Hakushu Heavily Peated Whisky

Hakushu Heavily Peated Whisky

Serious scotch lovers fall into two camps: Those who drool at the mere scent of any liquid made on Islay (a neat, windswept island off the southwestern Scottish coast with a reputation for seriously smoky scotch), and those mainland purists who can't stand Islay whiskey's pungent, peaty taste.

We're unapologetically with the former, and we encourage fellow peaty scotch lovers to read on, because they're about to meet their new favorite. The thing is, it's not from Scotland; it's from Japan. The new rival, Hakushu Heavily Peated, is made at a distillery located at the foot of Mount Asayo in Japan's so-called Southern Alps, a few hours northwest of Tokyo. Here, the distillery has access to some of the purest water on Earth; the scotch is aged with mountain breezes infused with the wonderful aromas of high-altitude forests. It's heaven on earth, and it's produced by Suntory, the oldest name in Japanese whiskey.

Discerning whiskey drinkers may already be familiar with the Hakushu name, since its 12-year scotch has been available in the States for the past few years. But Hakushu's impeccable reputation as a soft, delicate, grassy sipper (a bit like a Lowlands scotch, if we're still making comparisons) is now turned on its head with the release of Heavily Peated. Aptly named, the new release features a heightened smokiness that effortlessly marries with the whiskey's soft complexion. And unlike the most intense Islay scotch (think Laphroaig and Ardbeg), there's no forward abrasiveness; it's immaculately subtle. This is Japanese whiskey, after all, which is often far more subdued than Scottish whiskey.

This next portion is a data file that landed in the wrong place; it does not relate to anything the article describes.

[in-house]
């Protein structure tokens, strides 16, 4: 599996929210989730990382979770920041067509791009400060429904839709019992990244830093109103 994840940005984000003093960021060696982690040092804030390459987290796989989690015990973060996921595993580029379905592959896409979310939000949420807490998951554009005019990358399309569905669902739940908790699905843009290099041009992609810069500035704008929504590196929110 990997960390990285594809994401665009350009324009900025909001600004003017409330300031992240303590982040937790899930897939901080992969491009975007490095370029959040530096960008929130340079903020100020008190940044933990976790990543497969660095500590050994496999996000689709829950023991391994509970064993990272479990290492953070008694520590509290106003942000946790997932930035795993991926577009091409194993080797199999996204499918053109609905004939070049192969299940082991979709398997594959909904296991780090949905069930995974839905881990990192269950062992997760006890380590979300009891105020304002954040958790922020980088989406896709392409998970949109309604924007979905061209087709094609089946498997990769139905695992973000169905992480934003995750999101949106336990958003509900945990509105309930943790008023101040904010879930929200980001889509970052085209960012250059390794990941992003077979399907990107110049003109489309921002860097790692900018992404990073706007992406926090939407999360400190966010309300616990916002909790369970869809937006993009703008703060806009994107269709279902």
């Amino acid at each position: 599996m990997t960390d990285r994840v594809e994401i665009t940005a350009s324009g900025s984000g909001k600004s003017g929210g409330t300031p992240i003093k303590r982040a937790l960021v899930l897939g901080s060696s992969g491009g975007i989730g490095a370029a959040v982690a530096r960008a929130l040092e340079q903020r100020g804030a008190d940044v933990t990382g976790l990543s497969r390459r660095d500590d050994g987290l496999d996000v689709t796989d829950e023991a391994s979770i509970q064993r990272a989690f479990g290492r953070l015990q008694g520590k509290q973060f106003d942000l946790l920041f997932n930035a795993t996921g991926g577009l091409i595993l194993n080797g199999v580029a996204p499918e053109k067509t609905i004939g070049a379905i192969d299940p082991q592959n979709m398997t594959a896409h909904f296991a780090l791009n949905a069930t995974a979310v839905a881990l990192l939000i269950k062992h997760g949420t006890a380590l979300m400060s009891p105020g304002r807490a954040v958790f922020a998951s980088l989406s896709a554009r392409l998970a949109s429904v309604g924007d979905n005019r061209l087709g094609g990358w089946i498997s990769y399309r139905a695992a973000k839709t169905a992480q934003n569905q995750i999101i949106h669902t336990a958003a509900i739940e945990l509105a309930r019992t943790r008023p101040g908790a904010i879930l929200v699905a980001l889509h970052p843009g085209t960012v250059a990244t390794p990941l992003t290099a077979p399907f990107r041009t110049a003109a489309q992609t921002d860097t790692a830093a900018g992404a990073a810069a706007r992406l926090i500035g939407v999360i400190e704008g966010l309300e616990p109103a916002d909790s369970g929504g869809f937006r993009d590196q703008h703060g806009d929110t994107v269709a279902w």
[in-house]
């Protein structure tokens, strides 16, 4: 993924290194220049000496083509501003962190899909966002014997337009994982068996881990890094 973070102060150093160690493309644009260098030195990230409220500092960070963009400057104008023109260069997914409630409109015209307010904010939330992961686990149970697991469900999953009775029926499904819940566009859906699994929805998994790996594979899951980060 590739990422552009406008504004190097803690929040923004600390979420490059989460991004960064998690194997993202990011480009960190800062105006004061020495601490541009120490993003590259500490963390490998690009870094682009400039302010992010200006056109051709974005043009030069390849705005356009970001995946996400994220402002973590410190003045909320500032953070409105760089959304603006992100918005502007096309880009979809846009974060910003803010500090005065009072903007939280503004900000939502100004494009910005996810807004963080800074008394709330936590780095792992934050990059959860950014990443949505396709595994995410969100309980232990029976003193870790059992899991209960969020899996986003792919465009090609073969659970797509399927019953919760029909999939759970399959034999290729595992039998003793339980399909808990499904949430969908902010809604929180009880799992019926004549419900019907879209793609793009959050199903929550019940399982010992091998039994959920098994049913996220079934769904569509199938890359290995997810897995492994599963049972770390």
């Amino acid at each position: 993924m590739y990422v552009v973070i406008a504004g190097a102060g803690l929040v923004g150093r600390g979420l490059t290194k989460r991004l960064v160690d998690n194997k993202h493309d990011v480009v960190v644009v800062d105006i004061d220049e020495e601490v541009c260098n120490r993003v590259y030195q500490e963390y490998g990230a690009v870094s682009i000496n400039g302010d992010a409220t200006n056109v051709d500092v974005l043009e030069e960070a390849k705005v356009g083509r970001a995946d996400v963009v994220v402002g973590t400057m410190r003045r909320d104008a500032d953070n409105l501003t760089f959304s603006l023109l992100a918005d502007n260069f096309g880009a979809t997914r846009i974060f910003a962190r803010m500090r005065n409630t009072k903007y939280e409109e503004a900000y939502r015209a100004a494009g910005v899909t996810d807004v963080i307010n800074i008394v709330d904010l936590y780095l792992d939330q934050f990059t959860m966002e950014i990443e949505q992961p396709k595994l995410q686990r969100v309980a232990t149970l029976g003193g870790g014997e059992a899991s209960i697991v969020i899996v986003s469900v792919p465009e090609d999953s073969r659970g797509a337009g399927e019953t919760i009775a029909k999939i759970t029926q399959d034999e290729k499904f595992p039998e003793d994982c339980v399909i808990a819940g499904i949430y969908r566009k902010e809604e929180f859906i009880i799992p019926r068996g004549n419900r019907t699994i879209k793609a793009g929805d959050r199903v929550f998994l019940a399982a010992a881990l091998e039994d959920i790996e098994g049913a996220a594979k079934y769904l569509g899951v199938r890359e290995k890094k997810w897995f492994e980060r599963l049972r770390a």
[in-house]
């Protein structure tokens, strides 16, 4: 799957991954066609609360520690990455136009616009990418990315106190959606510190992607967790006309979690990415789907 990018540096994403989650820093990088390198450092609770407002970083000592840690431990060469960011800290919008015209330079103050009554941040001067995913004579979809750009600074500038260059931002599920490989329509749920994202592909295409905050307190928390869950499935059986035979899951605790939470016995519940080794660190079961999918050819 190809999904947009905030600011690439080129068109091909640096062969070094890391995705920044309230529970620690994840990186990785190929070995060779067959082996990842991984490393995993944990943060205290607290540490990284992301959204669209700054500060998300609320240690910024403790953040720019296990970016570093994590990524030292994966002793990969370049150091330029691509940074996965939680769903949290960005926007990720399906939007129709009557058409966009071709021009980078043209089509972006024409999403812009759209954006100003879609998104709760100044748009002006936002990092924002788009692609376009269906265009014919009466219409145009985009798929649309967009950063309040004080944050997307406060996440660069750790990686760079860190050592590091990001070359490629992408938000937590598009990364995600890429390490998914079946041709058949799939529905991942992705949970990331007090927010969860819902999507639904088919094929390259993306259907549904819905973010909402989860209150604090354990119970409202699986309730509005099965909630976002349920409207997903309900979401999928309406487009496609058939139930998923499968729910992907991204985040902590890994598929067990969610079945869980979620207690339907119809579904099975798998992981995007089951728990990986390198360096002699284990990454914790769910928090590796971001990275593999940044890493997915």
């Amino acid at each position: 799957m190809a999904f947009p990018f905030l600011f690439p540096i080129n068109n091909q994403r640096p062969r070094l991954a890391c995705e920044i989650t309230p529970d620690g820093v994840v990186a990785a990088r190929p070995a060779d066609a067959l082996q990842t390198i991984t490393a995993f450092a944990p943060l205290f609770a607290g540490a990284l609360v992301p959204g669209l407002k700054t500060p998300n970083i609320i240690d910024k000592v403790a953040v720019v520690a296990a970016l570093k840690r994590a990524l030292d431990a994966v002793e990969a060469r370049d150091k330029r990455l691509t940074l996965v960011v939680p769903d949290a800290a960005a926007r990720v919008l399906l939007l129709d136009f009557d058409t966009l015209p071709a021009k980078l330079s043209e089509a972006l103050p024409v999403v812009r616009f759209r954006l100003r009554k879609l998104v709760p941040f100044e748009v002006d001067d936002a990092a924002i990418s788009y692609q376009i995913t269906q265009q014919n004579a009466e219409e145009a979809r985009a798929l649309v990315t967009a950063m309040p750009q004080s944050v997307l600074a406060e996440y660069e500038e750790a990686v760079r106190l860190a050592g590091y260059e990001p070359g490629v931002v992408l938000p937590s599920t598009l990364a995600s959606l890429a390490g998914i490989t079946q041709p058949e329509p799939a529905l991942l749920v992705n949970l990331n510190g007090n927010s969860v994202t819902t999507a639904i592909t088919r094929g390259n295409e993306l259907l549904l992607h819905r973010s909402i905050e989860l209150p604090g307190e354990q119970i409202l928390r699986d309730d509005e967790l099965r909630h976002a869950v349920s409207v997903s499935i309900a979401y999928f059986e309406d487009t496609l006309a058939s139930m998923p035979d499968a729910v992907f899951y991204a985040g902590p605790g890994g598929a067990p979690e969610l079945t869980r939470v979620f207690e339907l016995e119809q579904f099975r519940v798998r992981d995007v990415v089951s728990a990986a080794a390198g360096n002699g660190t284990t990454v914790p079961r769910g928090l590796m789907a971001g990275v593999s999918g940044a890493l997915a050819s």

What you're left with is an incredibly subtle sipper that's also boldly drenched in peat – and yes, we know it sounds like an oxymoron. Instead of trying to understand it, consider investing in it. After all, the holiday season is here. [$155; suntory.com]